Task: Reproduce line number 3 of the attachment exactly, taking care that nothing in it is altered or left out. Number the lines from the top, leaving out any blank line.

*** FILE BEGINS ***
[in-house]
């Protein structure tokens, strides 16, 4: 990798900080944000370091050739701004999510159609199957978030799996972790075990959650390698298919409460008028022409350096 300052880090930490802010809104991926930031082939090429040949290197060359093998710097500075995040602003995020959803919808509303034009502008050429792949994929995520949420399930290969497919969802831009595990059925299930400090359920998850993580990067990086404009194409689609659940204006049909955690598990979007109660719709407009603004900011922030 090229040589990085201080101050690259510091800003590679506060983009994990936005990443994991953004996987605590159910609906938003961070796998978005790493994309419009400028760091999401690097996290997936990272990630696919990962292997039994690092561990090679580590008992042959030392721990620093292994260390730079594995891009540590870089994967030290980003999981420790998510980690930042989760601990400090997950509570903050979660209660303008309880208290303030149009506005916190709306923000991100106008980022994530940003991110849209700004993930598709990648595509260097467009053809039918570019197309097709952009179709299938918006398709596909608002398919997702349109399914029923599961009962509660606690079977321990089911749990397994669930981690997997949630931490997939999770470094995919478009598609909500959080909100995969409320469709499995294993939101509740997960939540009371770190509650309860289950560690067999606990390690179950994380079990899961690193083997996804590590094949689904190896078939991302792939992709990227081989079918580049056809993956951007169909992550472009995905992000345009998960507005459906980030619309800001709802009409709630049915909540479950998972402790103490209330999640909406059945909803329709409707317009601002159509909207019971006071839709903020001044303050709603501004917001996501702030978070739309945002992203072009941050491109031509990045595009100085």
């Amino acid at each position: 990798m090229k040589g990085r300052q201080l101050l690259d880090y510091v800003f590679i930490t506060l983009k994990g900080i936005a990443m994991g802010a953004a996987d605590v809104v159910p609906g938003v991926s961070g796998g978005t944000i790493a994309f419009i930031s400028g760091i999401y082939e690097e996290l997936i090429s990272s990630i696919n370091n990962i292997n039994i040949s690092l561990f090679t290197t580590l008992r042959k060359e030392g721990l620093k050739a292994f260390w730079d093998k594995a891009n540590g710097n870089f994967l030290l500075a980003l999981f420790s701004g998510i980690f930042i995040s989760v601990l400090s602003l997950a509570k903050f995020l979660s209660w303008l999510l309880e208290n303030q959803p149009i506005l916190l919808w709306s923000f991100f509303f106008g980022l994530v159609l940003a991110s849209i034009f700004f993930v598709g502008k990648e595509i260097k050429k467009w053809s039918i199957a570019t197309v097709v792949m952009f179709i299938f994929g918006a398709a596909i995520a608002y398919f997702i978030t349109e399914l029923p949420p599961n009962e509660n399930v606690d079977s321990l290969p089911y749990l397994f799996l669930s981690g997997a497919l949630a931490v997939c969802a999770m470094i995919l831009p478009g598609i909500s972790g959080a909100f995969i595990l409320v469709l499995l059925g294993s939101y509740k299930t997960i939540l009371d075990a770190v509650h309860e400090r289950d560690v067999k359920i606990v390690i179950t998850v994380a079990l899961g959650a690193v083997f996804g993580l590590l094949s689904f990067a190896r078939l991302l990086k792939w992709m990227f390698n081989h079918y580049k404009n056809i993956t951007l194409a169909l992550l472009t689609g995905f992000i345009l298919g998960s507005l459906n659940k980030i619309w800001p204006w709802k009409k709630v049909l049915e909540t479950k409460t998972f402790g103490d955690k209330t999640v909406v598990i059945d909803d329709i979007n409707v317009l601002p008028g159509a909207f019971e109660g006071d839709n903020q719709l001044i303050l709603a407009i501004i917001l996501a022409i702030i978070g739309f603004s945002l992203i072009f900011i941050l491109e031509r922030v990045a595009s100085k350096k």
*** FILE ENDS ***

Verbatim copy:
């Amino acid at each position: 990798m090229k040589g990085r300052q201080l101050l690259d880090y510091v800003f590679i930490t506060l983009k994990g900080i936005a990443m994991g802010a953004a996987d605590v809104v159910p609906g938003v991926s961070g796998g978005t944000i790493a994309f419009i930031s400028g760091i999401y082939e690097e996290l997936i090429s990272s990630i696919n370091n990962i292997n039994i040949s690092l561990f090679t290197t580590l008992r042959k060359e030392g721990l620093k050739a292994f260390w730079d093998k594995a891009n540590g710097n870089f994967l030290l500075a980003l999981f420790s701004g998510i980690f930042i995040s989760v601990l400090s602003l997950a509570k903050f995020l979660s209660w303008l999510l309880e208290n303030q959803p149009i506005l916190l919808w709306s923000f991100f509303f106008g980022l994530v159609l940003a991110s849209i034009f700004f993930v598709g502008k990648e595509i260097k050429k467009w053809s039918i199957a570019t197309v097709v792949m952009f179709i299938f994929g918006a398709a596909i995520a608002y398919f997702i978030t349109e399914l029923p949420p599961n009962e509660n399930v606690d079977s321990l290969p089911y749990l397994f799996l669930s981690g997997a497919l949630a931490v997939c969802a999770m470094i995919l831009p478009g598609i909500s972790g959080a909100f995969i595990l409320v469709l499995l059925g294993s939101y509740k299930t997960i939540l009371d075990a770190v509650h309860e400090r289950d560690v067999k359920i606990v390690i179950t998850v994380a079990l899961g959650a690193v083997f996804g993580l590590l094949s689904f990067a190896r078939l991302l990086k792939w992709m990227f390698n081989h079918y580049k404009n056809i993956t951007l194409a169909l992550l472009t689609g995905f992000i345009l298919g998960s507005l459906n659940k980030i619309w800001p204006w709802k009409k709630v049909l049915e909540t479950k409460t998972f402790g103490d955690k209330t999640v909406v598990i059945d909803d329709i979007n409707v317009l601002p008028g159509a909207f019971e109660g006071d839709n903020q719709l001044i303050l709603a407009i501004i917001l996501a022409i702030i978070g739309f603004s945002l992203i072009f900011i941050l491109e031509r922030v990045a595009s100085k350096k």